“¡AGUAS!” he cried.
Mexican people do that.
It means “Careful!” and they’re always
yelling it two seconds after
your near death slip off a curb.
This time, there was a follow up.
“You don’t want the Cruz Ambar to come!”
The Yellow Cross?
Let me explain.
In Mexico, everything is hot,
even the competition to get you on a stretcher.
The Cruz Roja got too big for its scrubs,
and some enterprising paramedic founded Cruz Ambar.
When the emergency airwaves squawk
about a person in distress,
the race is on.
Which color runs fastest?
Which color gets paid?
Cruz Ambar wasn’t just second place during naming:
Their responders get second-rate training.
Their equipment’s out of date.
Yellow is the color of higher chance of infection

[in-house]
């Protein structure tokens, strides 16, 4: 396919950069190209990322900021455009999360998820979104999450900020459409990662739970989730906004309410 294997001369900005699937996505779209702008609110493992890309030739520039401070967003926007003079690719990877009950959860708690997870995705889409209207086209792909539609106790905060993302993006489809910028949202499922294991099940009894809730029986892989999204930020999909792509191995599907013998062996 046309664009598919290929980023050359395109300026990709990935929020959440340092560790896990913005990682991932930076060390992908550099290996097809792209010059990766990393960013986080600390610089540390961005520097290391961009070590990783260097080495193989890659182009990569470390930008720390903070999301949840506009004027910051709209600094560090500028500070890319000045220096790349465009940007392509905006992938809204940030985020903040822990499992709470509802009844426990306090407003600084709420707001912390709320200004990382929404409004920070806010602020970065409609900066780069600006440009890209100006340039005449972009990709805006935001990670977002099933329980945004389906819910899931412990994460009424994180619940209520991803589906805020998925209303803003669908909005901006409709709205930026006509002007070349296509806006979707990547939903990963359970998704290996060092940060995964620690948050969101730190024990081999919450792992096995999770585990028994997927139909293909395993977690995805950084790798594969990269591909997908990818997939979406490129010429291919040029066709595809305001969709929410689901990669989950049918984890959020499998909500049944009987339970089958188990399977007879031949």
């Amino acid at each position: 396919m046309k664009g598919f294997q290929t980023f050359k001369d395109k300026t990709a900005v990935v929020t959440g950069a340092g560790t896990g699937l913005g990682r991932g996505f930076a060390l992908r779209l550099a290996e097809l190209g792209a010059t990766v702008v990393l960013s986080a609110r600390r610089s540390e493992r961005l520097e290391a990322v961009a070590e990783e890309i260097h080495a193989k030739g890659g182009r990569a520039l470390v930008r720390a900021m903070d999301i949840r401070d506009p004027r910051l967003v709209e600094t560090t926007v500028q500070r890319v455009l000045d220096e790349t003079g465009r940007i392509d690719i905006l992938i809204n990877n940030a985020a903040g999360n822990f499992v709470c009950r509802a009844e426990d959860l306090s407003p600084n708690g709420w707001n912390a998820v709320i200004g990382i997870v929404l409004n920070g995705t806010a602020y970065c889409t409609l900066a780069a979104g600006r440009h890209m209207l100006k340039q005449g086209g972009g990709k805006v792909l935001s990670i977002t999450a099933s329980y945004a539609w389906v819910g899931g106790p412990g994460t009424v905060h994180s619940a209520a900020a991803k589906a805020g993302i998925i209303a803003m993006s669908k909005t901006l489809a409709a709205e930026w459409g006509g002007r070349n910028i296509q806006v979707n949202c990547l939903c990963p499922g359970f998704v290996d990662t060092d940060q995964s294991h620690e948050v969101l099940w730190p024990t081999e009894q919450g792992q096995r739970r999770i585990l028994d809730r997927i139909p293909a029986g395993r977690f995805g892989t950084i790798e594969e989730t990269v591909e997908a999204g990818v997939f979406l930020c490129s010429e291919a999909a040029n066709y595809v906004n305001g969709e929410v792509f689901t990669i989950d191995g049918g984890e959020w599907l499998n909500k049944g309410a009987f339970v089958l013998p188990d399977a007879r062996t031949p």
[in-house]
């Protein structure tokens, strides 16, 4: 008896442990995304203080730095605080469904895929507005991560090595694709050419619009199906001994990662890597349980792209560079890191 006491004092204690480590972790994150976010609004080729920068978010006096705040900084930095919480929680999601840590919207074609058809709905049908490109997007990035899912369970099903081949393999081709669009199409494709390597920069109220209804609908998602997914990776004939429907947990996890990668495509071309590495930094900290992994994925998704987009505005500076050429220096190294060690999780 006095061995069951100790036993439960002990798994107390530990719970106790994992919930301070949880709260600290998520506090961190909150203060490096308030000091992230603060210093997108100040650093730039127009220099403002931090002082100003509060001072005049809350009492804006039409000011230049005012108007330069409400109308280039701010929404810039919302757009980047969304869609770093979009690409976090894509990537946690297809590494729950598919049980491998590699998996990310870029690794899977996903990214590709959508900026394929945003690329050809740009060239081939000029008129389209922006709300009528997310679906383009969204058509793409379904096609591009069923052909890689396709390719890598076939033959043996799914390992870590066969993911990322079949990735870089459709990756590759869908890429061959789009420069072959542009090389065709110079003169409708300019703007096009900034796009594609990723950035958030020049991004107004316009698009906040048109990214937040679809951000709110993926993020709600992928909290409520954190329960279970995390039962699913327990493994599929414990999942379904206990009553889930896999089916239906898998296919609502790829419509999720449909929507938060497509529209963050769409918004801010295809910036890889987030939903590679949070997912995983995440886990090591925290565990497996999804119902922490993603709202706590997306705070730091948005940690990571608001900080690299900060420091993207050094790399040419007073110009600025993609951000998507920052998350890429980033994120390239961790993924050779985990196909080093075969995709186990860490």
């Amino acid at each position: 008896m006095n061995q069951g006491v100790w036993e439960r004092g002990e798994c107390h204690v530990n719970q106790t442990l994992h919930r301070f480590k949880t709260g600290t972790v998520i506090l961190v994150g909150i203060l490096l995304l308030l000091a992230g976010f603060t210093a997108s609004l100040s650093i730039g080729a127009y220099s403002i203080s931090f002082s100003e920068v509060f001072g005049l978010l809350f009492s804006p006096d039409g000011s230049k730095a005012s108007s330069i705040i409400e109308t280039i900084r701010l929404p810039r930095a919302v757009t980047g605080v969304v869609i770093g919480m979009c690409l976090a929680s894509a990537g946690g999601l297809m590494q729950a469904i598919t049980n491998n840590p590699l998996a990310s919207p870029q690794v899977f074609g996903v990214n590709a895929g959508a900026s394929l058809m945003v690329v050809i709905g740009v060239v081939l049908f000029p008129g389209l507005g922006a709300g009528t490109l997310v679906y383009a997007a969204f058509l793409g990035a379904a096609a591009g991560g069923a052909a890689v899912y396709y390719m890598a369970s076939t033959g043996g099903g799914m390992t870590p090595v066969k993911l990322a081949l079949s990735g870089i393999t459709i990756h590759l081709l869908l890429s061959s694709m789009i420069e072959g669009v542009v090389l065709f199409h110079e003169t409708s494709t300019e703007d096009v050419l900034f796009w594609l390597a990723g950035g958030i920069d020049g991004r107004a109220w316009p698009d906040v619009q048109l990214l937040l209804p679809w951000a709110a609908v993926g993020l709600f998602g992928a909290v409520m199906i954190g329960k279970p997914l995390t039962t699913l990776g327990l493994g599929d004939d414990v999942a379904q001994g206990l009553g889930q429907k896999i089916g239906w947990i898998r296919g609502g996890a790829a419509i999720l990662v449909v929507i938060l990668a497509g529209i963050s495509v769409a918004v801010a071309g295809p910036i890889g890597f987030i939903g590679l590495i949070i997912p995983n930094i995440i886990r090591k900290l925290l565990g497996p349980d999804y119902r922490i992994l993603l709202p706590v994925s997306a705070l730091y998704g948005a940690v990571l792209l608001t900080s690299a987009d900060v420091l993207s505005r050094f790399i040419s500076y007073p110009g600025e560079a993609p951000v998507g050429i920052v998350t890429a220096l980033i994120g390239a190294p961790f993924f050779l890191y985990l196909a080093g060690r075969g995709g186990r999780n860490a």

but – to be fair – it’s not the black of death.
If they arrive first to claim you, you can refuse care.
The Red Cross will be just minutes behind.
Unconscious, though, you are assumed colorblind.
Into the crayon box ambulance you go!
So perhaps yelling “¡AGUAS!” after someone’s close call
is less a tardy warning,
and more a grateful prayer on their behalf.
Today, they didn’t have to choose
between the primary and secondary colors of pain.
Jennie authors the blog Tip of My Tongue. By day, she works as the coordinator for a university writing program. She loves playing with ideas and has been known to follow her passions down some very colorful roads.